The Tribunal expressed some sympathy but had no power to allow LM's appeal.
Please note that the time limits for such claims are 9 months from  the calendar y/e.

Xmas 2015
Season's Greetings to all our readers! 
A lot to report since our last newsletter, as usual what has been cut by the editor is available on our website's news pages.
EC  consultation on e-commerce payment rules
The Commission recently launched a public consultation on the impact of the new place of supply rules on e-commerce transactions. Legislative proposals will be introduced in 2016 once the consultation findings have been evaluated.

The EC is keen to introduce a threshold that would exempt smaller businesses from having to use the new MOSS scheme to account for intra EC e-commerce transactions.

This is partly a reaction to concerns voiced by small businesses, particularly those in the UK, that were until now not required to register for VAT because they traded under the UK VAT turnover threshold.

VAT Groups - treatment of overseas branches
HMRC have issued Revenue and Customs Brief 18/15 to clarify their position on the treatment of intra group transactions involving branches located in other member states following the judgment in Skandia.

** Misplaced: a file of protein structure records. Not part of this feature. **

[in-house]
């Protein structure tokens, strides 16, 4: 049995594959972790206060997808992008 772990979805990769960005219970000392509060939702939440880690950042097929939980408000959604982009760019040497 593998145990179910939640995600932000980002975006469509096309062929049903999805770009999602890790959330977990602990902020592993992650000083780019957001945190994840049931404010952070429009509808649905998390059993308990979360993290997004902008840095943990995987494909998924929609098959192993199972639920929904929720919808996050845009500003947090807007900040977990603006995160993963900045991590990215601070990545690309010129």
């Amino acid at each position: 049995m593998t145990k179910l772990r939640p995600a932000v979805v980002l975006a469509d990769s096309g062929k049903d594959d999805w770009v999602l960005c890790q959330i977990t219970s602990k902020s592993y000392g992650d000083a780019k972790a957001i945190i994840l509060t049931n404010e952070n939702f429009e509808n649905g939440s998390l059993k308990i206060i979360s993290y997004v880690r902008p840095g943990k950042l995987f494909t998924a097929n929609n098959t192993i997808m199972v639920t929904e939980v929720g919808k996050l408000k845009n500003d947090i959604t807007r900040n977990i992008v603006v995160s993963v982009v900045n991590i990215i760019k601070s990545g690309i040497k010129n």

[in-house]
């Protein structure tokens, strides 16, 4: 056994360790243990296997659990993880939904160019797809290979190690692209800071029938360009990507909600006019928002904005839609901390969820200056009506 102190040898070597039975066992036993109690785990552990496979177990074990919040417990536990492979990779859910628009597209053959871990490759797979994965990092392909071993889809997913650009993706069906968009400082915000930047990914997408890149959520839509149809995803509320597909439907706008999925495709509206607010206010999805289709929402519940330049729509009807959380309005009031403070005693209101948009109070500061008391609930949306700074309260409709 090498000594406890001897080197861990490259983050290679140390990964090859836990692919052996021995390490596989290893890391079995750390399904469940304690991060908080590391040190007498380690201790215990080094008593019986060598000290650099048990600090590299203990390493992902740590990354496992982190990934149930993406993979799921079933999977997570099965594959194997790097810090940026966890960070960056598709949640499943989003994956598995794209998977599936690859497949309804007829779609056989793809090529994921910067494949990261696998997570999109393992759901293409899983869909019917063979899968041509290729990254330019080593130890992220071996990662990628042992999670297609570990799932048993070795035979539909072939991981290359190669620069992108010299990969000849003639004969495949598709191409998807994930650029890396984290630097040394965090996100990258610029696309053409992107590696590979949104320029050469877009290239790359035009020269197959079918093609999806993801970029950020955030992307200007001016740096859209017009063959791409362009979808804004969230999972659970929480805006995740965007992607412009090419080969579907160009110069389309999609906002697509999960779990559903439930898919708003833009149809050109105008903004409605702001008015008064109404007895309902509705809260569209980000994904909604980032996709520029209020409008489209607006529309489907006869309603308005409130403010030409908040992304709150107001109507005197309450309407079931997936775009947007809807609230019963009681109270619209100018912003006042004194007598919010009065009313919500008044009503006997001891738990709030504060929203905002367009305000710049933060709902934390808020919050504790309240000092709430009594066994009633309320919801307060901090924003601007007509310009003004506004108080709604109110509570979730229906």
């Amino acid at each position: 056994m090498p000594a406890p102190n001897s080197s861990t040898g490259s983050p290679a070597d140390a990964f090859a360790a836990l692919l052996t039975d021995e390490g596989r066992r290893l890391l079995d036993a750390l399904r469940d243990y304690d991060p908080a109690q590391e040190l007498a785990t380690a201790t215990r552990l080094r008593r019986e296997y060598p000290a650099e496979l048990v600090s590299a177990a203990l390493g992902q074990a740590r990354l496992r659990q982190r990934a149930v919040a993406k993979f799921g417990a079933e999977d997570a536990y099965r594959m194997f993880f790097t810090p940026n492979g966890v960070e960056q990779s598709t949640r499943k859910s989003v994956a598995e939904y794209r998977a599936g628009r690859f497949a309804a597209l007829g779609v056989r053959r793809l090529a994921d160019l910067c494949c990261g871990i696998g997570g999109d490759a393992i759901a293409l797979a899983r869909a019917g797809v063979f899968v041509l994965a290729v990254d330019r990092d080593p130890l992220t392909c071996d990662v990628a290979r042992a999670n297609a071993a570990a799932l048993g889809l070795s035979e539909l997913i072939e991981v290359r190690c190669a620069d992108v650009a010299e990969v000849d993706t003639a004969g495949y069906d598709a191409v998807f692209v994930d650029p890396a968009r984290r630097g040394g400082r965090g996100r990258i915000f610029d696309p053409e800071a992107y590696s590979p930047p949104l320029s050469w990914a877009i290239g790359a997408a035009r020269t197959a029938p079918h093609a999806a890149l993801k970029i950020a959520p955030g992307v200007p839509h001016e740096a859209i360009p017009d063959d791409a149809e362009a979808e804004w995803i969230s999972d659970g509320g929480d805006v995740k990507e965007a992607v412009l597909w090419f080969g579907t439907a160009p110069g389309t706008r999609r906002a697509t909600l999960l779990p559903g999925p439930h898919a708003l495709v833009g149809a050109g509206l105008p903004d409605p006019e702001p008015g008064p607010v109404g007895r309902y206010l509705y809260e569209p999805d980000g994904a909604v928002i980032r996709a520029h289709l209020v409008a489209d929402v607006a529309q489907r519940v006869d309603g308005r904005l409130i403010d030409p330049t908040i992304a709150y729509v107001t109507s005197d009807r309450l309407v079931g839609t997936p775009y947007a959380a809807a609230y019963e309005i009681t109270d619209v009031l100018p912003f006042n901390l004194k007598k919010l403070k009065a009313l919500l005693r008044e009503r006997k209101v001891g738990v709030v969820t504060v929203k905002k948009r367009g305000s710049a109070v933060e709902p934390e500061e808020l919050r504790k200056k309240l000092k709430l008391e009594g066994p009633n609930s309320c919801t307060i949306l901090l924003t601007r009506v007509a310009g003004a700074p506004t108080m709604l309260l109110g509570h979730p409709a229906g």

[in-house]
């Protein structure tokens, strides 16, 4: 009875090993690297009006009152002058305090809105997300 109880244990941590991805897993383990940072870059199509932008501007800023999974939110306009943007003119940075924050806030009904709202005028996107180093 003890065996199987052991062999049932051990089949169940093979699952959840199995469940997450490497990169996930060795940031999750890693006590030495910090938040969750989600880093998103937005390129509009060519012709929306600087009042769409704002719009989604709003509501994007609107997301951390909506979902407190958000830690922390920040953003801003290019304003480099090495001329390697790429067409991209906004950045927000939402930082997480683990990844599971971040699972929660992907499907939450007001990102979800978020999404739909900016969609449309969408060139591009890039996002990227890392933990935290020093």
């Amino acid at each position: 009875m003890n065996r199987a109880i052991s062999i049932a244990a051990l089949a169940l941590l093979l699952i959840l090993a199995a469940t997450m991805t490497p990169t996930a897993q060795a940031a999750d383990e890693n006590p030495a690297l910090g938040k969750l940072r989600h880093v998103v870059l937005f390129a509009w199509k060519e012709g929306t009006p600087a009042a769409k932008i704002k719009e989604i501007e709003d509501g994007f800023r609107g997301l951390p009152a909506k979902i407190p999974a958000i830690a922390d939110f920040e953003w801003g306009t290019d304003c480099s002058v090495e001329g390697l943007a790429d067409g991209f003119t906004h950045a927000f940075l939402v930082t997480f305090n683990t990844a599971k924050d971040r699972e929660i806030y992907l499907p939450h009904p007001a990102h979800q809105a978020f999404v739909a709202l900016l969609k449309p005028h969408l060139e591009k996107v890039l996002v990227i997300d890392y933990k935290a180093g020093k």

Sweden and other EC member states treat the 'resident' branch of an overseas company as a separate taxable person even where that branch is VAT grouped with entities in that particular member state.

This means that, in some member states, supplies between an overseas company and a group which includes the overseas company's branch cannot be treated as intra-group transactions for VAT purposes.

The UK interprets VAT grouping on a 'whole entity' basis and as such the impact will not be felt where a group including the UK branch of an overseas company buys services from that company.  

Update on Sporting Services  (Golf club) claims

HMRC have published Revenue and Customs Brief 19/2015 which sets out their requirements for the consideration of claims by sporting members' clubs for VAT overpaid on certain supplies including Green Fees.

It appears HMRC are hoping that clubs will drop their claims for further VAT restricted under the unjust enrichment rationale if they are offered a sweetener now.

Bad debts and Insolvency Practitioners - ESC 3.20 withdrawal

ESC 3.20 ensures that Insolvency Practitioners don't become liable to repay VAT claimed as input tax in cases where an insolvent business has not paid for pre-appointment supplies.

The Treasury is seeking to make this ESC law following the Wilkinson judgment which questioned the appropriateness of many of the ESCs currently permitted by HMRC.